Home
Background
Serials/Dates
Model Range
Tremolo Units
Links
FAQ's
Buying Tips/Opinions
Guitars for Sale

 

 

Are you looking to buy a Fender Japan guitar? Click here


The Fender Japan Story

The Fender Stratocaster is arguably the most popular electric guitar design ever. Almost certainly it is the most copied. The copies had always been considerably cheaper than the 'real thing', but by the early 1980's they were also often of a high standard. Bad news for Fender who, under CBS ownership, had let standards slip. Fender's reputation and market share were waning. 

In 1981, a new management team largely recruited from Yamaha's American operation, decided on a two pronged attack. They would address quality control via a programme of reinvestment and staff training in the US, and at the same time hit the copyists in their home market by producing Fender guitars in Japan.

Following negotiations with two Japanese distribution companies, Kanda Shokai and Yamano Music, Fender Japan was established in March 1982. Fender held 38 percent of the stock, occupied three of the six board seats and, of course, owned the all important product licenses. Fuji Gen-Gakki, best known for building  Ibanez brand guitars, were chosen  to build Fender Japan instruments.

Back in the USA, in an effort to rediscover what had made Fender's reputation, the company went to vintage dealers and took measurements from pre-CBS production instruments. They even spent $5600 on buying a '57 Precision bass, '60 Jazz bass and a '61 Strat. Both the US factory at Fullerton and Fender Japan set about producing vintage reissues- in fact the Japanese were the first to succeed and the superb quality of their instruments resulted in the famous quote by Dan Smith, Director of Marketing, Electric Guitars at the time :"Everybody came up to inspect them and the guys almost cried, because the Japanese  product was so good - it was what we had been having a hell of a time trying to do."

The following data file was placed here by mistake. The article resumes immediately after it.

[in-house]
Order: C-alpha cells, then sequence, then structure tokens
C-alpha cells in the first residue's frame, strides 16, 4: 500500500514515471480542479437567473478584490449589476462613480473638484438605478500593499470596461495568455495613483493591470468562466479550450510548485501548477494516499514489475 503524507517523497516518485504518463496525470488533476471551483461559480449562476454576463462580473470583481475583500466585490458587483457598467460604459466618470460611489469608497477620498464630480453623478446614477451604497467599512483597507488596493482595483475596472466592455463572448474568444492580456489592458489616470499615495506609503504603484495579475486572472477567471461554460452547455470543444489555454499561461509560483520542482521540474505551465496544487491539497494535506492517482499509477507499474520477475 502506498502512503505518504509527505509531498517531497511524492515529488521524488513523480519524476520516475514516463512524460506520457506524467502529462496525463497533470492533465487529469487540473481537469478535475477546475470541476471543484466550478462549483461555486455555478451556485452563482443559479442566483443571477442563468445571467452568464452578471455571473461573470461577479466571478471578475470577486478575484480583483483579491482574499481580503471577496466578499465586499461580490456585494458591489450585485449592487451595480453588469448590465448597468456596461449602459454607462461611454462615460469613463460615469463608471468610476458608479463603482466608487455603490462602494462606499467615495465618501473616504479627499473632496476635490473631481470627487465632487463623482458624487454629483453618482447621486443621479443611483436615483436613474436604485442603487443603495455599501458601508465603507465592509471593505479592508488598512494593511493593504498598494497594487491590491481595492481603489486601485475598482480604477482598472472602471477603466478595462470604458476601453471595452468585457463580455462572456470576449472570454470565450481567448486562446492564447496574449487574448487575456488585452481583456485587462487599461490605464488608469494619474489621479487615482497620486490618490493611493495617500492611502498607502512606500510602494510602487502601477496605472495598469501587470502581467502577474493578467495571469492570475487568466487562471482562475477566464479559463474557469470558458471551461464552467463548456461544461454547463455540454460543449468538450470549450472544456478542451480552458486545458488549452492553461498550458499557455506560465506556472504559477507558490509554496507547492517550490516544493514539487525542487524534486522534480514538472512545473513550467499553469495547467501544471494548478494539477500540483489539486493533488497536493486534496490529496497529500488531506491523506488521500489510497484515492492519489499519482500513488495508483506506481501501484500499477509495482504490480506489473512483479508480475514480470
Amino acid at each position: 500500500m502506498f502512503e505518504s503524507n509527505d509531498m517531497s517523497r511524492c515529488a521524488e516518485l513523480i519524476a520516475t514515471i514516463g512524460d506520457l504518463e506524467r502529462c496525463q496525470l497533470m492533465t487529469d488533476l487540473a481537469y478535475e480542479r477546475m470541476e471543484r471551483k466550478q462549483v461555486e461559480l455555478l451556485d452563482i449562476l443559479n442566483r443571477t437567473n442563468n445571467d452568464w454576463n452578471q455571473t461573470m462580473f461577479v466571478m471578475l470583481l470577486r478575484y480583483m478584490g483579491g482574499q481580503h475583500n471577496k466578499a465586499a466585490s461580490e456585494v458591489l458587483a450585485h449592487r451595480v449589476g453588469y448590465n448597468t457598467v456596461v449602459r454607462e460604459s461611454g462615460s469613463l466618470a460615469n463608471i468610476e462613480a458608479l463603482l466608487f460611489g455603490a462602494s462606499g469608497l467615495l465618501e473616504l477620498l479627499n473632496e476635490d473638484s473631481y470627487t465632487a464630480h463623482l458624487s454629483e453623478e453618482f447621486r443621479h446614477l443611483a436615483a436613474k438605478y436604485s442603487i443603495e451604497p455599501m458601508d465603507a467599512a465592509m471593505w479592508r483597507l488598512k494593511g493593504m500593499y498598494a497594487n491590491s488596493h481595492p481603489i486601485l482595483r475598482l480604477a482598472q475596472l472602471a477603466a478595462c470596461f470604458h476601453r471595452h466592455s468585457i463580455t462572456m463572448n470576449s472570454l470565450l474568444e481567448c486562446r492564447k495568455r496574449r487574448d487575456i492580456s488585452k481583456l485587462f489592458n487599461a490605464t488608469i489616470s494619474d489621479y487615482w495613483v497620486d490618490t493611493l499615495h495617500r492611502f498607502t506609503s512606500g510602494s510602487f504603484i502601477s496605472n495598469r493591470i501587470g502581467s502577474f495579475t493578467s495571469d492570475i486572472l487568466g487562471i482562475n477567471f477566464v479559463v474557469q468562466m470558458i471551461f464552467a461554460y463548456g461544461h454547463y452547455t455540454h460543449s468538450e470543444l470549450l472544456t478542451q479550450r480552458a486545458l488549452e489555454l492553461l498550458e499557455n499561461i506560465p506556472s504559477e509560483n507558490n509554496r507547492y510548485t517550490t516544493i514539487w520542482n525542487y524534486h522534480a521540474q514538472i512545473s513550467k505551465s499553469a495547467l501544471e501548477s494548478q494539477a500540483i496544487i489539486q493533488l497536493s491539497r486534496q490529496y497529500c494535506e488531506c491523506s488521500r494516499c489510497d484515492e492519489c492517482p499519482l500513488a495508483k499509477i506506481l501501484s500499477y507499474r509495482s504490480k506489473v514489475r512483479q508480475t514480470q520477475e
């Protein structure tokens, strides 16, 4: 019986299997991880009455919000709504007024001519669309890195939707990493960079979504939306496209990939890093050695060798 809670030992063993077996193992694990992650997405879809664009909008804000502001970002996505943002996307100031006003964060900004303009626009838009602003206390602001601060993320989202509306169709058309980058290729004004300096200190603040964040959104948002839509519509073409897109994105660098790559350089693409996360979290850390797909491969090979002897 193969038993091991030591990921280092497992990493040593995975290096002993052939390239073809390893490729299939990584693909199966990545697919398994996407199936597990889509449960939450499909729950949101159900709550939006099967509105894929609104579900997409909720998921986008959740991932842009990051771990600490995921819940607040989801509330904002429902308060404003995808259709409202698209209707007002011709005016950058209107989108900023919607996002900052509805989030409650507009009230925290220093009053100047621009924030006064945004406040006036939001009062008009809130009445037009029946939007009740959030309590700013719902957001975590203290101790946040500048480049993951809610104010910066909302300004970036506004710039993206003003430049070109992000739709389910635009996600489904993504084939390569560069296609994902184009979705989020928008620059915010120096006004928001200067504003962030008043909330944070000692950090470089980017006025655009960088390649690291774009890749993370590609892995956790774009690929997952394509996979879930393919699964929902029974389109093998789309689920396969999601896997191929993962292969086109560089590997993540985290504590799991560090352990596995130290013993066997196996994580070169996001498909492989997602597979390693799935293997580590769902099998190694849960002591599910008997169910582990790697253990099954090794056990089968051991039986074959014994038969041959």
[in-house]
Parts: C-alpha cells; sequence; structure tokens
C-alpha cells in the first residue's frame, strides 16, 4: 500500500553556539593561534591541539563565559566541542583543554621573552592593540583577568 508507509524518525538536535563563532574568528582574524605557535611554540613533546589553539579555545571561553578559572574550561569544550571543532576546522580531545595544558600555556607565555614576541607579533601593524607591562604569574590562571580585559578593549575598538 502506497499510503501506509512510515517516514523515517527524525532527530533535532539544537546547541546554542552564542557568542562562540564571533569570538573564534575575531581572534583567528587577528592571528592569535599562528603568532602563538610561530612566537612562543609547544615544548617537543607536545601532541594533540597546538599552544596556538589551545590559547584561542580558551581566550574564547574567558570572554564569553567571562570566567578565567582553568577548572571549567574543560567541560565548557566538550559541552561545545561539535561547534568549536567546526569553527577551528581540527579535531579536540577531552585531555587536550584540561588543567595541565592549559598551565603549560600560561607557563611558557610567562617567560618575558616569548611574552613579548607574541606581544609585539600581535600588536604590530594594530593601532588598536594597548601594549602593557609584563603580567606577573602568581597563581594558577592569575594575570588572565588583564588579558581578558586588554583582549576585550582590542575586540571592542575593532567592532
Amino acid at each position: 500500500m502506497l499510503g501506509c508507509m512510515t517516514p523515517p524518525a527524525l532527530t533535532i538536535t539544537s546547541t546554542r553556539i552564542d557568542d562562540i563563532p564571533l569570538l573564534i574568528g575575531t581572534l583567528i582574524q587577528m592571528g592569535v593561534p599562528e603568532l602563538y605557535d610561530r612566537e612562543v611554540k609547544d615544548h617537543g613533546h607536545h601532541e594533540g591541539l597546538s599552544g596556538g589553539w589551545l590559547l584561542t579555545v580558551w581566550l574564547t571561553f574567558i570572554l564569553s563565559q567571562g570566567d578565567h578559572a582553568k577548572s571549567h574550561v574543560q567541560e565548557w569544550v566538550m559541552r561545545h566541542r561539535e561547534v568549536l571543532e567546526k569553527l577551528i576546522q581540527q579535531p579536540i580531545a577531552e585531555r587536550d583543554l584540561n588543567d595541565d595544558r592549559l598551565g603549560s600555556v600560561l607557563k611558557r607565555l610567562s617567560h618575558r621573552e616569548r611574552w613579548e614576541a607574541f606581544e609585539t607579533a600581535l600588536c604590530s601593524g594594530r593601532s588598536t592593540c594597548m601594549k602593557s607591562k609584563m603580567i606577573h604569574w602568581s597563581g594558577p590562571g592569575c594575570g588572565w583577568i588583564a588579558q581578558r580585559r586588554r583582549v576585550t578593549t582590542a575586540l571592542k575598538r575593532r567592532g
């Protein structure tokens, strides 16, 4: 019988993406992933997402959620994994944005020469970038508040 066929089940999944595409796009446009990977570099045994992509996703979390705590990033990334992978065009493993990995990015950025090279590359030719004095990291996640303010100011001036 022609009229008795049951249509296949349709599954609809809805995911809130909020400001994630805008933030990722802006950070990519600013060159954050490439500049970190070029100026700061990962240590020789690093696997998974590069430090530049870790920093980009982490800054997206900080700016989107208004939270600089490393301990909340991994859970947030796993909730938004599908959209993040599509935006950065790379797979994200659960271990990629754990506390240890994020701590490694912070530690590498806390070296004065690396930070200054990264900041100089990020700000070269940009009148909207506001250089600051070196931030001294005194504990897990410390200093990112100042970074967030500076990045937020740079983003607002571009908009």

.

Originally the idea had been for Fender Japan to produce guitars for their home market. However, when Fender's European distributors called for budget Fenders to compete with the flood of oriental imports effecting their sales, a range of lower price guitars was launched under the Squier brand. Squier guitars are outside the scope of this site- suffice it to say that they are a good buy for the price, with early Japanese made instruments being of particularly good quality.

In 1984 CBS decided to get out of the musical instrument business and sold Fender to an investment group led by Bill Schultz, the incumbent President of Fender Musical Instruments. The Fullerton factory was not part of the deal and US production ceased in February 1985. Towards the end of that year a new factory was established at nearby Corona, but for a while the 'new' Fender Musical Instruments Corporation (FMIC)  pretty much relied upon Japanese production. In fact it has been estimated that as many as 80% of the guitars sold in the US between late 1984 and mid-86 were sourced from Fender Japan.

Although Fender Japan still exists, their guitars (aside from a very few special models which do not conflict with the existing US/Mexican range) are no longer officially exported to the US or Europe  Those markets are catered for by FMIC's US and Mexican factories. However, because of their justly deserved reputation for quality, the many Japanese instruments floating around on the secondhand market, particularly the Stratocasters, are becoming sought after. The point of this site (if it could be said to have one)  is simply to look at the range of different Stratocasters produced in Japan for export and, perhaps, answer some of the questions that may arise when confronted by a Strat bearing a  'Made in Japan' or 'Crafted in Japan' label.'

 

Are you looking to buy a used Fender Japan guitar? Confused by what you see on Ebay and elsewhere?
 Read my 'buying tips' before commiting yourself. 

..and after doing that go to for the best selection of used non-export Fender Japan 
instruments you will find this side of Tokyo